Federal, state and local officials have been swiftly moving to combat the spread of COVID-19. We urge continued speedy agreement among our leaders as we work together to address this very serious health concern against this new virus.

We commend Minnesota leaders for quickly and unanimously passing a supplemental spending allocation of $21 million for emergency public health response last week. This is indeed a time for bipartisanship.

It was encouraging to hear that many major corporations are quickly working to develop additional testing options and making those available in much greater quantity.

If we’ve ever needed total and complete coordination between private and public entities, this is it. We need our best minds unleashed to combat this tiny, unseen enemy.

As we watch these leaders and officials from afar, we need to take our own personal role and responsibility seriously. This takes many forms, the first of which is to listen to our health experts and not second-guess their recommendations.

By now, we should all be fully cognizant of the basic rules we must obey: Wash your hands, avoid crowds and be extremely careful if visiting the elderly. Take care of your own health but don’t overreact to fear. Test kits will be easier to access this week, but they still need to be prioritized to those who have specific COVID-19 symptoms or are otherwise compromised.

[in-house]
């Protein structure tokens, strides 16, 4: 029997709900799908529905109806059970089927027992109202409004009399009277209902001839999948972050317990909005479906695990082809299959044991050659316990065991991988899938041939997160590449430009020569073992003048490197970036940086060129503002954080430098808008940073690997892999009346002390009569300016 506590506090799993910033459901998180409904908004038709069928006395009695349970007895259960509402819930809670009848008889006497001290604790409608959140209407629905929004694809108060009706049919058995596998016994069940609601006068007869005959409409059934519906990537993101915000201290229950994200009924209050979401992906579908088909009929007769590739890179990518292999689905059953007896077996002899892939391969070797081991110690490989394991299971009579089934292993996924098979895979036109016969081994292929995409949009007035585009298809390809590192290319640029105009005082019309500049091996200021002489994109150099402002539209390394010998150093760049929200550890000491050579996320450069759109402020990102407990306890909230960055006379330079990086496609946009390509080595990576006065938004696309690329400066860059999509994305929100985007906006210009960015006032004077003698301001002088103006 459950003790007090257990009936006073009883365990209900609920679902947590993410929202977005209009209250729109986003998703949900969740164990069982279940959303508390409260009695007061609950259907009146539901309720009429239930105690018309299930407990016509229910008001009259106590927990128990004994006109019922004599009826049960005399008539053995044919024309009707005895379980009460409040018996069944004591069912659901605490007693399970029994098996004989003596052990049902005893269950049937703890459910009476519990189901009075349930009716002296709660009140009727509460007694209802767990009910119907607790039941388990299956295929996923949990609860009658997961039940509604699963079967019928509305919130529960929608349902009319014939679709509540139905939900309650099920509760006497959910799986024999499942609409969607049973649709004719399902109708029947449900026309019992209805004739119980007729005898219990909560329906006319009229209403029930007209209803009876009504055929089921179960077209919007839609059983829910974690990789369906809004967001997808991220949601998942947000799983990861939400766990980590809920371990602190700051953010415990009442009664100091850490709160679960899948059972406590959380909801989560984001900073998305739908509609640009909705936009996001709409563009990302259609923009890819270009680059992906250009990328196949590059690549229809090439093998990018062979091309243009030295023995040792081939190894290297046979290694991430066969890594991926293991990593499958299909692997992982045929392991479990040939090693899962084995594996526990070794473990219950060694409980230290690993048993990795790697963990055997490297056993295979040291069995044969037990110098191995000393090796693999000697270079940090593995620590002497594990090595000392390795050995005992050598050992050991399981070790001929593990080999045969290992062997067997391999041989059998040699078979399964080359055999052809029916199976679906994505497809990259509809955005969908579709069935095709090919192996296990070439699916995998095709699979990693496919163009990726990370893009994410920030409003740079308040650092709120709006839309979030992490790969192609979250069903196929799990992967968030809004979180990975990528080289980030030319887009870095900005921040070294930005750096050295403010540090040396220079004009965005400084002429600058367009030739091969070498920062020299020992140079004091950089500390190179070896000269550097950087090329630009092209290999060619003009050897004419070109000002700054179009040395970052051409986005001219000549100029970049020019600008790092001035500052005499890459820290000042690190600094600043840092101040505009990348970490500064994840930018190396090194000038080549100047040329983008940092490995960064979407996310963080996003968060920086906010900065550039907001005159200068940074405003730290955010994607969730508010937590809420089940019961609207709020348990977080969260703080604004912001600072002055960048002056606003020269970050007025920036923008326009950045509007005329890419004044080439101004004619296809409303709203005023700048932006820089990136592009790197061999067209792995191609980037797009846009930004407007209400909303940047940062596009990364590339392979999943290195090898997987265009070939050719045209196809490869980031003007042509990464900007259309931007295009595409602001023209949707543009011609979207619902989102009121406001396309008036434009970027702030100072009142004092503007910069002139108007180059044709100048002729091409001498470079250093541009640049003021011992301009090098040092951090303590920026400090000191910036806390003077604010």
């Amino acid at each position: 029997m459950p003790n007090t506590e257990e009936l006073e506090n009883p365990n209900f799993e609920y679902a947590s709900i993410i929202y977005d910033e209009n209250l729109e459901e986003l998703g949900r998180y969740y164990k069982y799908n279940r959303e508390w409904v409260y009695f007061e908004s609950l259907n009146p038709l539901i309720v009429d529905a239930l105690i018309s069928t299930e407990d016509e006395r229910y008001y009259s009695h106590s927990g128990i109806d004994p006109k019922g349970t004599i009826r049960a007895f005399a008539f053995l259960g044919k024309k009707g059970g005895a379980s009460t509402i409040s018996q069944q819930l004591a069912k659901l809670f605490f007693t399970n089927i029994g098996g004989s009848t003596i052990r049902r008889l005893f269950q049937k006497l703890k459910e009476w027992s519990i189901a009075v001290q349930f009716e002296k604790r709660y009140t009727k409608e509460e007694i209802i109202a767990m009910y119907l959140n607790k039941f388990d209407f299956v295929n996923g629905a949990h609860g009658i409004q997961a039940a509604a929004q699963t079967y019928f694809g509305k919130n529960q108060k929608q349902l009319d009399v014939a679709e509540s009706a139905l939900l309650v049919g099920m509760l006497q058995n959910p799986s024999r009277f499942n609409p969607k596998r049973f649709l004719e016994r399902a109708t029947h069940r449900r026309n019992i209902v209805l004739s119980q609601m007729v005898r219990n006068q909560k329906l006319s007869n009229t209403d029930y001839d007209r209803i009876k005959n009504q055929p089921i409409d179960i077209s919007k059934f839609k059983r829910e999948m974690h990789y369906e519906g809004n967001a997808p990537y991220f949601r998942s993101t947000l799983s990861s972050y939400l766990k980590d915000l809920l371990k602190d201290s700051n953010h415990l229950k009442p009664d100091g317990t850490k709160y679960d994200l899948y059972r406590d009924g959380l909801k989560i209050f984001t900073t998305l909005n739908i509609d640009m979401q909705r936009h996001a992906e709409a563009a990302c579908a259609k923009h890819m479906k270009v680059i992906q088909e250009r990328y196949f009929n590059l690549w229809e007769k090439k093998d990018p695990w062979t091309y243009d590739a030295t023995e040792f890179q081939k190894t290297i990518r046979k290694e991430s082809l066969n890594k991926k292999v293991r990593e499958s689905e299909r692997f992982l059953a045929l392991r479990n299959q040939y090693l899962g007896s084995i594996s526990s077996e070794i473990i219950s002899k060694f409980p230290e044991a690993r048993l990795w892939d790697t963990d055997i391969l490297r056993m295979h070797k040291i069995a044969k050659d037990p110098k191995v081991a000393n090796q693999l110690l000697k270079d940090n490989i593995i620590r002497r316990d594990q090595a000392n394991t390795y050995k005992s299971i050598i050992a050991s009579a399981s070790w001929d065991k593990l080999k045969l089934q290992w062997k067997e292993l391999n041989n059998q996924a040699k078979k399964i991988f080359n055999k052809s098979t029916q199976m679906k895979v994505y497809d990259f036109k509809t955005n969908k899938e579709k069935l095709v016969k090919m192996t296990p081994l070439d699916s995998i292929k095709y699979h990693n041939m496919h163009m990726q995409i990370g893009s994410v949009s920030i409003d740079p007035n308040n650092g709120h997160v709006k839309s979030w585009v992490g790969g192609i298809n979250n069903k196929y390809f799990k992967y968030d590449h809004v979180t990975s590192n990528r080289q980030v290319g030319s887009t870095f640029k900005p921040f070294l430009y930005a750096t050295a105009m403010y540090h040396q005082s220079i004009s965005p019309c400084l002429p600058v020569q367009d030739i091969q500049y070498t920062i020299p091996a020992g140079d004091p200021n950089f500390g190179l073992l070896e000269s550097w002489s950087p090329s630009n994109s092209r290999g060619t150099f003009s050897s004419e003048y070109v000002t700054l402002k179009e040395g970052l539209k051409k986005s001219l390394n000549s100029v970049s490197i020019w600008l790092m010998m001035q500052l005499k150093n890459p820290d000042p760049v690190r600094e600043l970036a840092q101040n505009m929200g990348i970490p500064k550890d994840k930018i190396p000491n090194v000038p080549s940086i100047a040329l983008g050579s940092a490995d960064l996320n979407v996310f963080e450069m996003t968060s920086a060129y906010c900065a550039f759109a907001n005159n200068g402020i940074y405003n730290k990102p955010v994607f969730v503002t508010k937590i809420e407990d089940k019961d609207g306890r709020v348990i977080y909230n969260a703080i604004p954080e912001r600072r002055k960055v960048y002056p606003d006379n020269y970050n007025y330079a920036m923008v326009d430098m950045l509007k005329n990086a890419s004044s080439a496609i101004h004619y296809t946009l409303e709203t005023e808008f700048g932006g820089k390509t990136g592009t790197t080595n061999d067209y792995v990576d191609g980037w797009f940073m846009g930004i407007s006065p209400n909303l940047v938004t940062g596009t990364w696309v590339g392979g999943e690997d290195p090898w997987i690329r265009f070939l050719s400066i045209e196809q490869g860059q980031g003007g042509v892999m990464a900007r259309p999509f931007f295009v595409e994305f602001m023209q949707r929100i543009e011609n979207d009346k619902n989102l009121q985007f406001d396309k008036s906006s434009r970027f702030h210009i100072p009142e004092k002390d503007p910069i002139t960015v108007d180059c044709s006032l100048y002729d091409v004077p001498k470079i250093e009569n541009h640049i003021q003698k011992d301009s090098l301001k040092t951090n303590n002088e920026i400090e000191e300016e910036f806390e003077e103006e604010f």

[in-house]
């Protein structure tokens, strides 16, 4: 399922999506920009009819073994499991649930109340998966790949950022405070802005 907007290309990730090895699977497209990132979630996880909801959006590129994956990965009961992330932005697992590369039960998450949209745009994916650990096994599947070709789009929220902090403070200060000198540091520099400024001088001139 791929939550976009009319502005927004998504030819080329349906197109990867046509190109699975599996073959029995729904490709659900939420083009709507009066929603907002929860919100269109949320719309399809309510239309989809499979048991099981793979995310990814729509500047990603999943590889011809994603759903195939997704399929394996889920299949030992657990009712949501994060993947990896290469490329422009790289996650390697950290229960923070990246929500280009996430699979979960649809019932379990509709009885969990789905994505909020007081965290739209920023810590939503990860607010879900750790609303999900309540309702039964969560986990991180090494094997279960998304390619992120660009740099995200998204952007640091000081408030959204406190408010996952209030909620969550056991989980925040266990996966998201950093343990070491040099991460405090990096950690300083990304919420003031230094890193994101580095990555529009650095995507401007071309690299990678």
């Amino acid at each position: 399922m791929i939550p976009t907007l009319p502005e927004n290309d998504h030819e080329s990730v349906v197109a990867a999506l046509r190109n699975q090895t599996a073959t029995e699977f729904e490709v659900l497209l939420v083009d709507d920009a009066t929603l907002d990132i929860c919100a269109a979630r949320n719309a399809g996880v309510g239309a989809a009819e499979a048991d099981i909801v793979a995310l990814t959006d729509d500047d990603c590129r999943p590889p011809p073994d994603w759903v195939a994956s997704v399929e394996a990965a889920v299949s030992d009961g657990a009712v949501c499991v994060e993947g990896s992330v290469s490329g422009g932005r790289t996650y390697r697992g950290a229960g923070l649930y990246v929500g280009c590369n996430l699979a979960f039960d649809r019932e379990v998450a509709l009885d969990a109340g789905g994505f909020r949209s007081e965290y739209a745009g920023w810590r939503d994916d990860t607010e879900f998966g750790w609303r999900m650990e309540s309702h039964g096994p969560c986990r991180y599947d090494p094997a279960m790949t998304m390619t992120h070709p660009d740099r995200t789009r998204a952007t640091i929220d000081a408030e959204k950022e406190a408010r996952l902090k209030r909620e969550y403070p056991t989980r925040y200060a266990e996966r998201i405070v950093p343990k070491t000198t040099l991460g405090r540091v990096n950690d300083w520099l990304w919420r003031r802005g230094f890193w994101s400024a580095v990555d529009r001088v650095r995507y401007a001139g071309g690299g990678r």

Perhaps our greatest contribution as individuals is to stay compassionate to our neighbors and friends, and offer gratitude to those we rely upon.

This could be as simple as a kind word to the frazzled store clerk who’s trying to explain that there isn’t any toilet paper hiding in a backroom.

We can try to continue to support our local businesses, following safety protocols but still paying for goods and services. We can buy gift cards to our favorite local establishments to offer our support and show our confidence in their value and their future. We can make cash donations to our area food shelves.

If there’s a way to help a neighbor, we should do so. It may be as simple as a phone call to a senior citizen down the street, checking to see if he or she is OK. Many people will suffer from the lack of human interaction. A friendly voice on the phone might be the highlight of another person’s day.

We must stop sharing information on social media that is false or inflammatory.

We can be reasonable when we get to the store. We can buy only the supplies we really need for a few weeks – not a year’s worth of bathroom tissue or disinfectants. We can leave products for the next family.

We should encourage and appreciate people who continue to work, especially those we often take for granted: Garbage haulers, servers, retail clerks, plumbers, electricians, delivery drivers, long-haul truckers, warehouse workers, utility and maintenance personnel. These are the people who must be on the ground working to keep our services and supply chains operating.

Many thanks to the journalists at our own publications and news media throughout the nation who are working 24/7 to bring us accurate and timely information through print editions, websites and broadcast media.

And finally, we need to trust the experts. We need to support our local, state and federal leaders as they struggle with multiple complex issues. We should listen to health care professionals and not crowd into urgent care units when we are not symptomatic.

We are in uncharted and unprecedented times. The situation will change daily. We need to do our part – staying calm, staying safe and being compassionate to help all of us through this crisis. — An opinion of the Adams Publishing-ECM Editorial Board. Reactions welcome. Send to editorial.board@ecm-inc.com.

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